Scientific Understanding of Consciousness
Neural Stem Cells can produce Neurogenesis in Adult Brain
Science 29 March 2013: 1534-1535
Neura l Stem Cells, Excited
Jenny Hsieh and Jay W. Schneider
Department of Molecular Biology, University of Texas Southwestern Medical Center, Dallas, TX 75390, USA.
Department of Internal Medicine, University of Texas Southwestern Medical Center, Dallas, TX 75390, USA.
Although the brain is generally considered a terminally differentiated organ, new nerve cells are made every day through a process called “adult neurogenesis,” which occurs in specialized regions like the hippocampal dentate gyrus. Stem cells in the brain sample electrical signals (activity) from neighboring neurons, deciding which genes to express and which signaling pathways to launch toward developing their own neuronal identity.
Cultured neural stem/progenitor cells isolated from rodent hippocampus can respond to external neural activity and differentiate into neurons. This activity-dependent neurogenesis requires Ca2+ channels and receptors for the neurotransmitter N-methyl-d-aspartate (NMDA) on proliferating stem/progenitor cells, and hence is called “excitation-neurogenesis coupling.” Once proliferating stem/progenitor cells differentiate into slightly later stages of neuroblasts and immature neurons, excitation signaling in the form of GABA is also necessary to drive the functional integration of newborn neurons.
Depolarization causes an increase in intracellular Ca2+ concentration similar to that evoked in cultured neural stem/progenitor cells. This excitation signal is relayed to the genome wherein the transcription factor NeuroD is rapidly activated to promote neurogenesis.
These studies highlight the importance of excitation-neurogenesis coupling in the stepwise differentiation and maturation of adult neural stem/progenitor cells in the mammalian brain. Neural stem cells in the brain called radial glial-like (RGL) cells can respond to neural activity. RGLs maintain the adult neural stem cell pool in the hippocampus by remaining quiescent; the maintenance and activation of RGLs is dynamically controlled by experience and aging.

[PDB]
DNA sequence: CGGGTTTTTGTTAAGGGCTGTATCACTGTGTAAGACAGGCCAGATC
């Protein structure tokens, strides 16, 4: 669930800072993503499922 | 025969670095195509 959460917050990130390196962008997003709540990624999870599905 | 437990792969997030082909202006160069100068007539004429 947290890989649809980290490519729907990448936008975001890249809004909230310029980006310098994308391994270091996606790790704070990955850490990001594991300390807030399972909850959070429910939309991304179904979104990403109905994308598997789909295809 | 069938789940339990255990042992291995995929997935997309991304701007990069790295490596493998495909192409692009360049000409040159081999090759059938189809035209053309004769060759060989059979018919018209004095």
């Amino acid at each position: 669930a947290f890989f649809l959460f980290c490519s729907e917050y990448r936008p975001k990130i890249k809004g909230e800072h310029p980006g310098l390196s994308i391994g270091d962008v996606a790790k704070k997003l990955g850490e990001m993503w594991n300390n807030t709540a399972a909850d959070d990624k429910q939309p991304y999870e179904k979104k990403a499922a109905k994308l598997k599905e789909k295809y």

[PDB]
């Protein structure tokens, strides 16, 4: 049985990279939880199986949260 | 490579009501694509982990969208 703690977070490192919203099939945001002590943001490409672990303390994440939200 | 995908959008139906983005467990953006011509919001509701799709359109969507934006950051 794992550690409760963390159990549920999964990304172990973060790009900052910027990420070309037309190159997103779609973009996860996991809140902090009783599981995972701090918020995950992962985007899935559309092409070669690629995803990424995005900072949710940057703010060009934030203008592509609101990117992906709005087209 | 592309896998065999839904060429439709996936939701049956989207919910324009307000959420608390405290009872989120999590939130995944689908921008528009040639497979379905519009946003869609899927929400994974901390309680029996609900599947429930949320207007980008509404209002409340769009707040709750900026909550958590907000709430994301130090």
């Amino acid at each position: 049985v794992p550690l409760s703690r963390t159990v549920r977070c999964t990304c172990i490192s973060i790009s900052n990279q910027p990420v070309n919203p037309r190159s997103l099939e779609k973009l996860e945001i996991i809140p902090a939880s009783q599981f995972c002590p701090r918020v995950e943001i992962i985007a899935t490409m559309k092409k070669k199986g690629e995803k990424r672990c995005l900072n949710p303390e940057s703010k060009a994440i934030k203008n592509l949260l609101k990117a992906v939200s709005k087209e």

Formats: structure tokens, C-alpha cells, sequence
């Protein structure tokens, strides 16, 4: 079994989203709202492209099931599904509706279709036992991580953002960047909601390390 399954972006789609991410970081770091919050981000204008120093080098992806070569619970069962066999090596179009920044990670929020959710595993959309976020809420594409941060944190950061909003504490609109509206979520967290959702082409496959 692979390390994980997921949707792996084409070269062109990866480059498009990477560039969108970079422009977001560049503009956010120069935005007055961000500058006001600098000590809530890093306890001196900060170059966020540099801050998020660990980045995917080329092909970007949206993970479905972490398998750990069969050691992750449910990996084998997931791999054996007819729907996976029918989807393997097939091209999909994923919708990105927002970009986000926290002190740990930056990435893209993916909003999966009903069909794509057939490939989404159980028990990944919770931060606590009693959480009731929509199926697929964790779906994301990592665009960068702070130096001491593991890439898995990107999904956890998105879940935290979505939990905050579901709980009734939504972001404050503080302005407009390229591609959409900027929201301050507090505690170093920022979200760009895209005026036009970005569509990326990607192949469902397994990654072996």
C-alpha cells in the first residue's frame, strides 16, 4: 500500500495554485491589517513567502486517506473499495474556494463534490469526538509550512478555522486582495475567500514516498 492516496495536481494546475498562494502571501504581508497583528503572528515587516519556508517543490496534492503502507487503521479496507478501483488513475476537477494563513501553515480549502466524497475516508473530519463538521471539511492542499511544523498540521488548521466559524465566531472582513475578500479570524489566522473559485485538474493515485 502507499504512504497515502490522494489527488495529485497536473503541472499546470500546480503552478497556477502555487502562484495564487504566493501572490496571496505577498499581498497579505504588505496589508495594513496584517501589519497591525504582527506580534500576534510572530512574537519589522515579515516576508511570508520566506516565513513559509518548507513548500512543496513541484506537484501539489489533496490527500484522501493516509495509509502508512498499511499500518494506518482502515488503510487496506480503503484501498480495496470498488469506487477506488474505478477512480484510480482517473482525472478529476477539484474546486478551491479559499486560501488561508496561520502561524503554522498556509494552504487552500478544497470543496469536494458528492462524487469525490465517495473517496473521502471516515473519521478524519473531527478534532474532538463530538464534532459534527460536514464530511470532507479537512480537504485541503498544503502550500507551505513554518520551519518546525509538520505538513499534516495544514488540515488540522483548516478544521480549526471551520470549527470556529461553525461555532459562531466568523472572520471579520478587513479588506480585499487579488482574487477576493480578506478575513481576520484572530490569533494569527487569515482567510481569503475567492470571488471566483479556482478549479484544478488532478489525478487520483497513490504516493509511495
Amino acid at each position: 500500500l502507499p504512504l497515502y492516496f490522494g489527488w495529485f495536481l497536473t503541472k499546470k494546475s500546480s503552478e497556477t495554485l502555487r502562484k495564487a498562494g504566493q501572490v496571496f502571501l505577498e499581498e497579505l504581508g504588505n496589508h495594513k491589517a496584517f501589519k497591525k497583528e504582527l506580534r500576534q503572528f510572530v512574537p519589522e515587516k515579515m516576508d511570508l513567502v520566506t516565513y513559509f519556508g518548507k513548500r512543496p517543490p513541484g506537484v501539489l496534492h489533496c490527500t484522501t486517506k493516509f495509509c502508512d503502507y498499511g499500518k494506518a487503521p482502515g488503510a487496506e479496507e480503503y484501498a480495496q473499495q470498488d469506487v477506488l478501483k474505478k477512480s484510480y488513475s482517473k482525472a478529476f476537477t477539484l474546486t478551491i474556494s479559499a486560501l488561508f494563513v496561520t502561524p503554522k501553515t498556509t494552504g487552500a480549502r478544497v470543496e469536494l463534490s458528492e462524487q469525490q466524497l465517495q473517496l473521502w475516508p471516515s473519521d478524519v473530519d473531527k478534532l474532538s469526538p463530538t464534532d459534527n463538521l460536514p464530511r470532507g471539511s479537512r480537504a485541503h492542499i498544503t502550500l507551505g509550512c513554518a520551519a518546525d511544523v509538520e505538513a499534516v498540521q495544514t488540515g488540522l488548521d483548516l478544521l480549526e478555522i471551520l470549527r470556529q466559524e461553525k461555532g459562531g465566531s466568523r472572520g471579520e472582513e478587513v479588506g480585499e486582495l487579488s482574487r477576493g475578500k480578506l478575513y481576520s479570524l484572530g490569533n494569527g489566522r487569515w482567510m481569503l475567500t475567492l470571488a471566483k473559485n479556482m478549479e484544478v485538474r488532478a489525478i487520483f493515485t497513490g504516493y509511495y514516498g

Generally, stem cells deflect or reject environmental signals that might trigger differentiation and the loss of stemness. In adult tissues and organs, like the brain, stem cells already possess sophisticated receptor systems to immediately sense environmental changes. However, instead of initiating cellular specialization, which would possibly irreversibly deplete the stem cell pool, these receptor systems help stem cells decide how many (or how few) progeny cells to produce. It may be that the neurogenesis response of stem/progenitor cells to activity is an adaptive mechanism to maintain regional homeostasis.
The adult brain continues to develop under the influence of electrical activity, such that similar to mechanical stretch regulation of muscle growth, behavior and circuit activity control adult neurogenesis. A potential drawback of excitable stem cells is inappropriate activation after pathological forms of activity, such as seizures. Understanding how electrical activity controls adult neural stem cell properties and neurogenesis is likely to provide mechanistic insight into neural circuit function and new tools for mapping human brain connections.
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